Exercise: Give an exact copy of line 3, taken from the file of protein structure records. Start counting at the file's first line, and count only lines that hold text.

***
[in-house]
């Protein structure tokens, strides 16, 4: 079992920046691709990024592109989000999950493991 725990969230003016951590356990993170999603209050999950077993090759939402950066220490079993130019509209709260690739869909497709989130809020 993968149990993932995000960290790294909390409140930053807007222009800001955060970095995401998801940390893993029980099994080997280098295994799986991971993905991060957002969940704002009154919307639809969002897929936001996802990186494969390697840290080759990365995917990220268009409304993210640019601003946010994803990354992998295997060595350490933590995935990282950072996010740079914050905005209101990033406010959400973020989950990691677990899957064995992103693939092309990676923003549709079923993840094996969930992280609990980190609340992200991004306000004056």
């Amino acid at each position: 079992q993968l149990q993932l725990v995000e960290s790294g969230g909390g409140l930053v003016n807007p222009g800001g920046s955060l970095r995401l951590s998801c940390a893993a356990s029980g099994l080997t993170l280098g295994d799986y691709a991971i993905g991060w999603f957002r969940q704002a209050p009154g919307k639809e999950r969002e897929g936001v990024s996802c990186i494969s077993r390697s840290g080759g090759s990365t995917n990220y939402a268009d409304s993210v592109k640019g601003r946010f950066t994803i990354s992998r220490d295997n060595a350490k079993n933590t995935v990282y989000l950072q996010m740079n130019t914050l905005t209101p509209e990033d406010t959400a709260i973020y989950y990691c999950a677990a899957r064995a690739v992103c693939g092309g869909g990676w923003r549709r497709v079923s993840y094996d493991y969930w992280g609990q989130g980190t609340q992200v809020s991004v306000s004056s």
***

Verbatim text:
């Amino acid at each position: 079992q993968l149990q993932l725990v995000e960290s790294g969230g909390g409140l930053v003016n807007p222009g800001g920046s955060l970095r995401l951590s998801c940390a893993a356990s029980g099994l080997t993170l280098g295994d799986y691709a991971i993905g991060w999603f957002r969940q704002a209050p009154g919307k639809e999950r969002e897929g936001v990024s996802c990186i494969s077993r390697s840290g080759g090759s990365t995917n990220y939402a268009d409304s993210v592109k640019g601003r946010f950066t994803i990354s992998r220490d295997n060595a350490k079993n933590t995935v990282y989000l950072q996010m740079n130019t914050l905005t209101p509209e990033d406010t959400a709260i973020y989950y990691c999950a677990a899957r064995a690739v992103c693939g092309g869909g990676w923003r549709r497709v079923s993840y094996d493991y969930w992280g609990q989130g980190t609340q992200v809020s991004v306000s004056s």